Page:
Friday, November 20, 2009

Batut on some implications of Nicaea

“that which comes from God in his fatherhood is the capacity to give origin: proper and specific to the fatherhood of God is not ‘agenesis’ (the absence of an origin), but the fact of being the Source giving rise to other sources. . . .
“Why is God the source of all fatherhood? Precisely because he is more fundamentally Father (Origin) than Unbegotten (without origin). This affirmation was in substance that of the Council of Nicaea, which was convened in 325 to respond to one of the most serious heresies in the history of the Church.
“At the beginning of the fourth century, the Alexandrian priest Arius . . . presented the fact of being without origin as the quasi-definition of God. Unfortunately, the Word could not enter into this definition, since Jesus, the incarnate Word, ceaselessly affirms that he is originated by the Father. . . .
“Consequently, the begetting of the Word had to have been the fruit of a decision the Father made ‘one day’: it is an act of the will and not of nature. There was seen to be, then, no essential difference between the act by which God begot the Word and the act by which he created all things. The primacy of the Word on this understanding is fundamentally instrumental: he was willed with a view to creation, as the ‘firstfruits of the works of God’ (Pr 8:22). Hand in hand with this went the notion that, if God begot ‘one day,’ God was God before being Father: fatherhood is not essential to him. It is conceived according to the model of human fatherhood, and comes as an accidental relation to an already constituted subject. The fact of being Unbegotten alone is divine in God.
“The Council of Nicaea responded in 325 to this radical calling into question of the Christian faith, with the affirmation that God is not first he who is without origin, but he who gives origin, in other words, the Father. . . .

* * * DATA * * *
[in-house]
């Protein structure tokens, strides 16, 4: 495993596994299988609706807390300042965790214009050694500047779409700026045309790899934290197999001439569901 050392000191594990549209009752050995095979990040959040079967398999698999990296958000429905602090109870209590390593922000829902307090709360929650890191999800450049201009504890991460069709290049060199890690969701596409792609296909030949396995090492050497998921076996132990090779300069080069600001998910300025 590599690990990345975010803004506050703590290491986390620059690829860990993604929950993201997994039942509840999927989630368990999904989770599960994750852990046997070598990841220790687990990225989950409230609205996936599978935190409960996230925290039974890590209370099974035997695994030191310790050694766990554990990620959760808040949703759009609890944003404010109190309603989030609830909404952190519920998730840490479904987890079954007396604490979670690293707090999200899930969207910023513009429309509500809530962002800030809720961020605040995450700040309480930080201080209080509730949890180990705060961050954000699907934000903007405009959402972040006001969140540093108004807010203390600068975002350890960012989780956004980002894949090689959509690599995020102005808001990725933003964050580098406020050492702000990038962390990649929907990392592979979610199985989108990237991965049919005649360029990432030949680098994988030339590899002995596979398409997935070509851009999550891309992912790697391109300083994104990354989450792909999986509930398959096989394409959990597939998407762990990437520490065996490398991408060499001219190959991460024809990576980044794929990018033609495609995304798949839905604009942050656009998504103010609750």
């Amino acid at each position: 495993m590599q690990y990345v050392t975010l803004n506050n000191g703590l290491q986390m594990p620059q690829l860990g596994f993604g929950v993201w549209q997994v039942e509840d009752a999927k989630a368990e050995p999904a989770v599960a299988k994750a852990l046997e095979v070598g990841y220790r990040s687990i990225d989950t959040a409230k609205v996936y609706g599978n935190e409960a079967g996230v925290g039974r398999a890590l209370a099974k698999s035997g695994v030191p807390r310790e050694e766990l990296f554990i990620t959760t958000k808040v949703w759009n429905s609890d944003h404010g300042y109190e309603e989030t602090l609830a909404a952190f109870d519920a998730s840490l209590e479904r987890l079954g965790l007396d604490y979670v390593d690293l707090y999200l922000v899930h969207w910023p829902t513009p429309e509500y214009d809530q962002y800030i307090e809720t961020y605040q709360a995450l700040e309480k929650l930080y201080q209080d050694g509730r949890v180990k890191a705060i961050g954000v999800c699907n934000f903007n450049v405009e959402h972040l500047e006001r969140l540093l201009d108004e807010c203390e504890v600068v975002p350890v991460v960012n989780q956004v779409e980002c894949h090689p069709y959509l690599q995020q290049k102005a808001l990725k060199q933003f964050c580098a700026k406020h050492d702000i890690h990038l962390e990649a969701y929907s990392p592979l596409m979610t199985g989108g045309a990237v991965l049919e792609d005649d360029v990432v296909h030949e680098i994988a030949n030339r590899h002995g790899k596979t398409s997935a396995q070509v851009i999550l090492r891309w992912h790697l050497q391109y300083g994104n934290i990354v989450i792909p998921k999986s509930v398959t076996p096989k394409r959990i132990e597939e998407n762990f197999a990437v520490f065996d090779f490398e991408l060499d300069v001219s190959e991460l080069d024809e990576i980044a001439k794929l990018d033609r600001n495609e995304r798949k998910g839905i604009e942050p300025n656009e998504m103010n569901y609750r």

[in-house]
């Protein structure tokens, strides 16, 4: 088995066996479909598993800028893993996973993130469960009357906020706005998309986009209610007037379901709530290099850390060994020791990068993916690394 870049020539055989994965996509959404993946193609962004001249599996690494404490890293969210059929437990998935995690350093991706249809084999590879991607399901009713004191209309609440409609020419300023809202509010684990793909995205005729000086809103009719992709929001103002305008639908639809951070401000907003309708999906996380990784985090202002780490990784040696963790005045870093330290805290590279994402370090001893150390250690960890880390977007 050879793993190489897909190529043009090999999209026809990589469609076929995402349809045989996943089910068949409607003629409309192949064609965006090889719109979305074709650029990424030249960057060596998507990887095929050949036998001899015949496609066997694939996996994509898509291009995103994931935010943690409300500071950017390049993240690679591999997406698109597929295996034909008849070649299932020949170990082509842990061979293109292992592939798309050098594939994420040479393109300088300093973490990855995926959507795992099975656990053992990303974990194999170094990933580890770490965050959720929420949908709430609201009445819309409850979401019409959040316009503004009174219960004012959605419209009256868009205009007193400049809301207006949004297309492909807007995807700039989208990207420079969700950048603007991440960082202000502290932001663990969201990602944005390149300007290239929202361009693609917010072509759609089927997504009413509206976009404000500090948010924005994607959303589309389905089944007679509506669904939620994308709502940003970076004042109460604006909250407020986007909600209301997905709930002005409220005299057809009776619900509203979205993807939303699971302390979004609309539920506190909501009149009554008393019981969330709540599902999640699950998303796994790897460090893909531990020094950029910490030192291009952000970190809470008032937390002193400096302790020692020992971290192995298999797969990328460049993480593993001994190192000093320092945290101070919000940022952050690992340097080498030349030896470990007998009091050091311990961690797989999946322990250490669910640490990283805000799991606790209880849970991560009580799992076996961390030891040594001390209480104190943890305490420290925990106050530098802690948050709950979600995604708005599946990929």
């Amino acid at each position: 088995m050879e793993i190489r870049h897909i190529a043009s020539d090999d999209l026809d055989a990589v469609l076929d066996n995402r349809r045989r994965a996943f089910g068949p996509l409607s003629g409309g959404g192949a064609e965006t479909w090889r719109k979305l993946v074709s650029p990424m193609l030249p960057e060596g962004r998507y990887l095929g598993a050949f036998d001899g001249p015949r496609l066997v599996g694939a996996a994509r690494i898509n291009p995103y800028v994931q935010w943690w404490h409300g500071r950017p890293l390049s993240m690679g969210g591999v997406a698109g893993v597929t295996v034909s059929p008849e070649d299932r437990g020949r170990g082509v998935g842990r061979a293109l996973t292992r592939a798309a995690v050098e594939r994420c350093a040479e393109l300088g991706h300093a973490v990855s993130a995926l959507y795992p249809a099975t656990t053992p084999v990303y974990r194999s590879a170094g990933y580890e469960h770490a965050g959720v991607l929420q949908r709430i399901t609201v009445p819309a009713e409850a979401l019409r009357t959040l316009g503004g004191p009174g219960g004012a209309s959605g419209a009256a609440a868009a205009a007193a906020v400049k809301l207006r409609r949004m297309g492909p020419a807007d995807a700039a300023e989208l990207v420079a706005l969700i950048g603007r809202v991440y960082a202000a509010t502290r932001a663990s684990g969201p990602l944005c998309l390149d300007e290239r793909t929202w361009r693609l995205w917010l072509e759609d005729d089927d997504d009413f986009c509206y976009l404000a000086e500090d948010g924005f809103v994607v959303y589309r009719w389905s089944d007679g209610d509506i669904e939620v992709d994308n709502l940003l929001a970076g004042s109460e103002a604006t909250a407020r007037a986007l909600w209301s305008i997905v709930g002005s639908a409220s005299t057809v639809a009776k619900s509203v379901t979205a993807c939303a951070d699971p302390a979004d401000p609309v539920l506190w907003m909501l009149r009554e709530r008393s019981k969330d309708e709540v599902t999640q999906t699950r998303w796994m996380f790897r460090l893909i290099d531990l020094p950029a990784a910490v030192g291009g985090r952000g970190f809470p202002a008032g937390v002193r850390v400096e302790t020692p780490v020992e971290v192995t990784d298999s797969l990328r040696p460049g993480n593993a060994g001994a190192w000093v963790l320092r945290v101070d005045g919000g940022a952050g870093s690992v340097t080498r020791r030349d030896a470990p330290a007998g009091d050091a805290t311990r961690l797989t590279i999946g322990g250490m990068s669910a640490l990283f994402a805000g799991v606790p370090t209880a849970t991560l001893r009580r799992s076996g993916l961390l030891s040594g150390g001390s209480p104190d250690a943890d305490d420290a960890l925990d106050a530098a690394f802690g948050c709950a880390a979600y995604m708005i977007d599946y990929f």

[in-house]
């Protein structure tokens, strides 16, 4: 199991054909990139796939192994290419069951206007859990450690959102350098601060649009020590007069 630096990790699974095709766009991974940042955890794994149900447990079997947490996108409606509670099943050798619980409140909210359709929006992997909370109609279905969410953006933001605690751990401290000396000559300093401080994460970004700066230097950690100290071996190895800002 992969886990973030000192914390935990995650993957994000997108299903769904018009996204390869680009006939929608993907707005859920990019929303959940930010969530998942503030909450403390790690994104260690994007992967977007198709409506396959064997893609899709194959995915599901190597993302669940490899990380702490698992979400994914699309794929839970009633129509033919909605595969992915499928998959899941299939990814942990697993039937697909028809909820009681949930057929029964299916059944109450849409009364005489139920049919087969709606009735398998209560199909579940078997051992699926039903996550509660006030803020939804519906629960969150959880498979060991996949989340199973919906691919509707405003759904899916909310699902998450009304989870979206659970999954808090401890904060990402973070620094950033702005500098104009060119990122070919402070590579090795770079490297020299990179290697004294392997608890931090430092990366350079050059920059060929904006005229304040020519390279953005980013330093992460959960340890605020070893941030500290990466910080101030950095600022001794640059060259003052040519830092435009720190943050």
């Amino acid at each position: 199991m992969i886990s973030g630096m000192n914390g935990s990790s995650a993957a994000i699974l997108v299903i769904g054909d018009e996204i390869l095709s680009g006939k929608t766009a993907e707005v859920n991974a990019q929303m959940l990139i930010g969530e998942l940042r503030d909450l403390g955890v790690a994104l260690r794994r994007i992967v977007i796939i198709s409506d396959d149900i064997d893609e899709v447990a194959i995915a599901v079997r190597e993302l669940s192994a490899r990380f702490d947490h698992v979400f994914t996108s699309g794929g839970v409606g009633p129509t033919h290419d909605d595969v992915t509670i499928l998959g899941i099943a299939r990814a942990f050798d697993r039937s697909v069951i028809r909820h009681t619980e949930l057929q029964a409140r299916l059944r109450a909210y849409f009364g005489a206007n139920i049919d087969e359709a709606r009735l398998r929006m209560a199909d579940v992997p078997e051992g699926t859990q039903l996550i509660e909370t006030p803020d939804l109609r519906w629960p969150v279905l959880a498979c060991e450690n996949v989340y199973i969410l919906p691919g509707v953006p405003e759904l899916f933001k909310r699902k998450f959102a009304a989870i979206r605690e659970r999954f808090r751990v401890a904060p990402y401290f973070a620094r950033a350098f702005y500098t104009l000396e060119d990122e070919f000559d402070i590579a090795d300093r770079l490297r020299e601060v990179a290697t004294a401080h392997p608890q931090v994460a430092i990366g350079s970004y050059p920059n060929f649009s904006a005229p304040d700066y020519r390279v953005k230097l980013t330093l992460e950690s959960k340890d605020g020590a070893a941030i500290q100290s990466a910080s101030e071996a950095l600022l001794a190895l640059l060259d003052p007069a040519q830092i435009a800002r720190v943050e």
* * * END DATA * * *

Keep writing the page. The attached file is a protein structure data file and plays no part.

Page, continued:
“For Nicaea, fatherhood and sonship are constitutive of the Christian faith: there is in God He who is nothing but Fatherhood, and He who is nothing but Sonship. Unlike what happens with us, the Son will never become Father. Whereas, in our human experience, filiation and fatherhood are stages we pass through (for fatherhood itself is superceded when the child becomes father in turn), in God, they are persons, the Trinity’s subsistent modalities of being.
“In the light of this fatherhood and sonship, the finality of creation reveals itself to be entirely filial, in the face of a divine action that is paternal from the first instant. There is in God no change, no passage from less to more: with respect to us, he does not become father; it is we who become his children. This is why, when we say, ‘I believe in God the Father almighty, Creator . . .’, the distinction between ‘Father’ and ‘Creator’ is very largely conceptual. It means that he who is Father in himself manifests himself as Creator with regard to ourselves, in order to raise us up in the end, in his Son and by the gift of the Spirit, to the filial condition he willed for us from all eternity.”

Jean-Pierre Batut, "Calling fathers 'father': usurping the name of God?," trans. Michelle K. Borras, Communio: international Catholic review 36, no. 2 (Summer 2009): 299-301. This in response to Claude Bruaire, who claims that "it is by a clear theomorphism that every procreator usurps the divine Name" (La raison politique (Paris: Fayard, 1974), 261, as quoted on p. 298 (italics mine)).

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